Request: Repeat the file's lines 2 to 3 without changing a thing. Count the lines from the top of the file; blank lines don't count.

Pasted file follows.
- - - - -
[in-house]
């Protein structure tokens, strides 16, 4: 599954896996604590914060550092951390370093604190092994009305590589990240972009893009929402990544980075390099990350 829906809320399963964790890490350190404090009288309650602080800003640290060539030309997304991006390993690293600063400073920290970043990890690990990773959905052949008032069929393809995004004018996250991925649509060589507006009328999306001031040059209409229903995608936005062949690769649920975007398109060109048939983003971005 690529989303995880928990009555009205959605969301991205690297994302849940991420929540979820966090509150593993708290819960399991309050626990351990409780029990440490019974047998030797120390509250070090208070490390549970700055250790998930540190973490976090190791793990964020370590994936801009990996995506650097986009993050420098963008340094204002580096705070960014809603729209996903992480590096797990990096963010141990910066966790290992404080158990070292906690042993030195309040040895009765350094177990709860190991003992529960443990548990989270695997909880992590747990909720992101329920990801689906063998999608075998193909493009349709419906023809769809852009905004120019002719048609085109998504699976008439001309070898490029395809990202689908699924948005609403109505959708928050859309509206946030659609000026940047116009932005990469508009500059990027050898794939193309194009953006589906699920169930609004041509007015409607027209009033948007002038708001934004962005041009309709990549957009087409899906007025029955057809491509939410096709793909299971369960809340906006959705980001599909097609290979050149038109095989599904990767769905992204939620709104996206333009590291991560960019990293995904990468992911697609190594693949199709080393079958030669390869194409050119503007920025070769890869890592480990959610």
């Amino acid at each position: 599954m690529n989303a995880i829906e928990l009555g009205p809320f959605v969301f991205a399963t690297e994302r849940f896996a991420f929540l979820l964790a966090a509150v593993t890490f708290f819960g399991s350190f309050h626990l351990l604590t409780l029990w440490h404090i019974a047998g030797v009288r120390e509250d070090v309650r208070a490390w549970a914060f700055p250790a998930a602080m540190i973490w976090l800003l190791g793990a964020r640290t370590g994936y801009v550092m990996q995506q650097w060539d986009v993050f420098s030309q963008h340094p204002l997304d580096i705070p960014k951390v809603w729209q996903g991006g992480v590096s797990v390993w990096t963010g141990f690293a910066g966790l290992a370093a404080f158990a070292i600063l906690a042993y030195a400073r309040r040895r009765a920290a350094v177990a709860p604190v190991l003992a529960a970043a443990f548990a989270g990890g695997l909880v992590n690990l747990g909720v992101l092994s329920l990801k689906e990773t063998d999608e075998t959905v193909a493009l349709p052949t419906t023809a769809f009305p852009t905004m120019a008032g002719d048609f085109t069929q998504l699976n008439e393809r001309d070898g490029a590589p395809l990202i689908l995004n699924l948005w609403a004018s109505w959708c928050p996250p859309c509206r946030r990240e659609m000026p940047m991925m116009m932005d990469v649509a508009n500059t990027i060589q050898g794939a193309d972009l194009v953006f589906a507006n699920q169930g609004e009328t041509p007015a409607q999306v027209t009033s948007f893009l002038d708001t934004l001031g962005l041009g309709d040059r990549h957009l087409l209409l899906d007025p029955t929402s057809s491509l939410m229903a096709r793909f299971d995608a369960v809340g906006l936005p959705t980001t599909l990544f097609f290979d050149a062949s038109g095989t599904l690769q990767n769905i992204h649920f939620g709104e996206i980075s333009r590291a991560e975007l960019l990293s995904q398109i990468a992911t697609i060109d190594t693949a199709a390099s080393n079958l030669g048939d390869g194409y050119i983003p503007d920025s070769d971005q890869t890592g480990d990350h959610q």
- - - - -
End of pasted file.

């Protein structure tokens, strides 16, 4: 599954896996604590914060550092951390370093604190092994009305590589990240972009893009929402990544980075390099990350 829906809320399963964790890490350190404090009288309650602080800003640290060539030309997304991006390993690293600063400073920290970043990890690990990773959905052949008032069929393809995004004018996250991925649509060589507006009328999306001031040059209409229903995608936005062949690769649920975007398109060109048939983003971005 690529989303995880928990009555009205959605969301991205690297994302849940991420929540979820966090509150593993708290819960399991309050626990351990409780029990440490019974047998030797120390509250070090208070490390549970700055250790998930540190973490976090190791793990964020370590994936801009990996995506650097986009993050420098963008340094204002580096705070960014809603729209996903992480590096797990990096963010141990910066966790290992404080158990070292906690042993030195309040040895009765350094177990709860190991003992529960443990548990989270695997909880992590747990909720992101329920990801689906063998999608075998193909493009349709419906023809769809852009905004120019002719048609085109998504699976008439001309070898490029395809990202689908699924948005609403109505959708928050859309509206946030659609000026940047116009932005990469508009500059990027050898794939193309194009953006589906699920169930609004041509007015409607027209009033948007002038708001934004962005041009309709990549957009087409899906007025029955057809491509939410096709793909299971369960809340906006959705980001599909097609290979050149038109095989599904990767769905992204939620709104996206333009590291991560960019990293995904990468992911697609190594693949199709080393079958030669390869194409050119503007920025070769890869890592480990959610």
């Amino acid at each position: 599954m690529n989303a995880i829906e928990l009555g009205p809320f959605v969301f991205a399963t690297e994302r849940f896996a991420f929540l979820l964790a966090a509150v593993t890490f708290f819960g399991s350190f309050h626990l351990l604590t409780l029990w440490h404090i019974a047998g030797v009288r120390e509250d070090v309650r208070a490390w549970a914060f700055p250790a998930a602080m540190i973490w976090l800003l190791g793990a964020r640290t370590g994936y801009v550092m990996q995506q650097w060539d986009v993050f420098s030309q963008h340094p204002l997304d580096i705070p960014k951390v809603w729209q996903g991006g992480v590096s797990v390993w990096t963010g141990f690293a910066g966790l290992a370093a404080f158990a070292i600063l906690a042993y030195a400073r309040r040895r009765a920290a350094v177990a709860p604190v190991l003992a529960a970043a443990f548990a989270g990890g695997l909880v992590n690990l747990g909720v992101l092994s329920l990801k689906e990773t063998d999608e075998t959905v193909a493009l349709p052949t419906t023809a769809f009305p852009t905004m120019a008032g002719d048609f085109t069929q998504l699976n008439e393809r001309d070898g490029a590589p395809l990202i689908l995004n699924l948005w609403a004018s109505w959708c928050p996250p859309c509206r946030r990240e659609m000026p940047m991925m116009m932005d990469v649509a508009n500059t990027i060589q050898g794939a193309d972009l194009v953006f589906a507006n699920q169930g609004e009328t041509p007015a409607q999306v027209t009033s948007f893009l002038d708001t934004l001031g962005l041009g309709d040059r990549h957009l087409l209409l899906d007025p029955t929402s057809s491509l939410m229903a096709r793909f299971d995608a369960v809340g906006l936005p959705t980001t599909l990544f097609f290979d050149a062949s038109g095989t599904l690769q990767n769905i992204h649920f939620g709104e996206i980075s333009r590291a991560e975007l960019l990293s995904q398109i990468a992911t697609i060109d190594t693949a199709a390099s080393n079958l030669g048939d390869g194409y050119i983003p503007d920025s070769d971005q890869t890592g480990d990350h959610q």